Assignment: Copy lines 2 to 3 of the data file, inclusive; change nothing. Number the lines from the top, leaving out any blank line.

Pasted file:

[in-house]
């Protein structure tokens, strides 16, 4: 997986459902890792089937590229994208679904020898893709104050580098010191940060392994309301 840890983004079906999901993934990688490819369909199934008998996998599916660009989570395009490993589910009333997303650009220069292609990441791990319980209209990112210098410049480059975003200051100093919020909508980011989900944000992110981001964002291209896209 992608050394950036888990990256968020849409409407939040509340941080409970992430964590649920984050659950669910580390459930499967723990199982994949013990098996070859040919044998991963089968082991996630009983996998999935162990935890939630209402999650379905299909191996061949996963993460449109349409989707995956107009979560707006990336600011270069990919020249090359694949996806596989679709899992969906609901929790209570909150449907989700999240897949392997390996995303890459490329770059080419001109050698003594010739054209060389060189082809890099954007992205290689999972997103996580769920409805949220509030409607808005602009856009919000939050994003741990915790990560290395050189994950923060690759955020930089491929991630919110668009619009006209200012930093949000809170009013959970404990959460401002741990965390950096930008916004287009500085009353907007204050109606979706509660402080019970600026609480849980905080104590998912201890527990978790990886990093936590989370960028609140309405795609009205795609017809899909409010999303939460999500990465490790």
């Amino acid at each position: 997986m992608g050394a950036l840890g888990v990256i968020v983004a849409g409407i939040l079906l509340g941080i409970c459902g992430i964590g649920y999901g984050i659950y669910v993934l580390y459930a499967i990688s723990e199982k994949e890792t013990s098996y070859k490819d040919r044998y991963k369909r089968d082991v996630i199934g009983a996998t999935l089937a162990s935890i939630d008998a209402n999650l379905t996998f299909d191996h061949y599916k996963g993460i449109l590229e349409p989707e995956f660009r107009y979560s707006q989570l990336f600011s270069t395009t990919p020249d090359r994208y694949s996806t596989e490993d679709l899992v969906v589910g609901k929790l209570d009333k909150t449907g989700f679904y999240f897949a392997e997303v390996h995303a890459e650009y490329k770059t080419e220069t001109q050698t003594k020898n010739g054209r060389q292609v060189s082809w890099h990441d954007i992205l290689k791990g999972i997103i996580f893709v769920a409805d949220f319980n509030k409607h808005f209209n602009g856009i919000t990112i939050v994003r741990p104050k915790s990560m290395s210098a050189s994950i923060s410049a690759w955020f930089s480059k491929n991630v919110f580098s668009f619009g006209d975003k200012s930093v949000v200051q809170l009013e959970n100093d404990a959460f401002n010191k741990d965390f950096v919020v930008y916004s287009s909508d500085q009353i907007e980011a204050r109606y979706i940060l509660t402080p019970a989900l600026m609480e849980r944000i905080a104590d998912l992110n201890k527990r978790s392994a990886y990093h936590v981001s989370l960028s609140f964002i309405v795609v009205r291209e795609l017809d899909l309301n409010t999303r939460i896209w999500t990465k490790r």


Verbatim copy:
């Protein structure tokens, strides 16, 4: 997986459902890792089937590229994208679904020898893709104050580098010191940060392994309301 840890983004079906999901993934990688490819369909199934008998996998599916660009989570395009490993589910009333997303650009220069292609990441791990319980209209990112210098410049480059975003200051100093919020909508980011989900944000992110981001964002291209896209 992608050394950036888990990256968020849409409407939040509340941080409970992430964590649920984050659950669910580390459930499967723990199982994949013990098996070859040919044998991963089968082991996630009983996998999935162990935890939630209402999650379905299909191996061949996963993460449109349409989707995956107009979560707006990336600011270069990919020249090359694949996806596989679709899992969906609901929790209570909150449907989700999240897949392997390996995303890459490329770059080419001109050698003594010739054209060389060189082809890099954007992205290689999972997103996580769920409805949220509030409607808005602009856009919000939050994003741990915790990560290395050189994950923060690759955020930089491929991630919110668009619009006209200012930093949000809170009013959970404990959460401002741990965390950096930008916004287009500085009353907007204050109606979706509660402080019970600026609480849980905080104590998912201890527990978790990886990093936590989370960028609140309405795609009205795609017809899909409010999303939460999500990465490790």
């Amino acid at each position: 997986m992608g050394a950036l840890g888990v990256i968020v983004a849409g409407i939040l079906l509340g941080i409970c459902g992430i964590g649920y999901g984050i659950y669910v993934l580390y459930a499967i990688s723990e199982k994949e890792t013990s098996y070859k490819d040919r044998y991963k369909r089968d082991v996630i199934g009983a996998t999935l089937a162990s935890i939630d008998a209402n999650l379905t996998f299909d191996h061949y599916k996963g993460i449109l590229e349409p989707e995956f660009r107009y979560s707006q989570l990336f600011s270069t395009t990919p020249d090359r994208y694949s996806t596989e490993d679709l899992v969906v589910g609901k929790l209570d009333k909150t449907g989700f679904y999240f897949a392997e997303v390996h995303a890459e650009y490329k770059t080419e220069t001109q050698t003594k020898n010739g054209r060389q292609v060189s082809w890099h990441d954007i992205l290689k791990g999972i997103i996580f893709v769920a409805d949220f319980n509030k409607h808005f209209n602009g856009i919000t990112i939050v994003r741990p104050k915790s990560m290395s210098a050189s994950i923060s410049a690759w955020f930089s480059k491929n991630v919110f580098s668009f619009g006209d975003k200012s930093v949000v200051q809170l009013e959970n100093d404990a959460f401002n010191k741990d965390f950096v919020v930008y916004s287009s909508d500085q009353i907007e980011a204050r109606y979706i940060l509660t402080p019970a989900l600026m609480e849980r944000i905080a104590d998912l992110n201890k527990r978790s392994a990886y990093h936590v981001s989370l960028s609140f964002i309405v795609v009205r291209e795609l017809d899909l309301n409010t999303r939460i896209w999500t990465k490790r």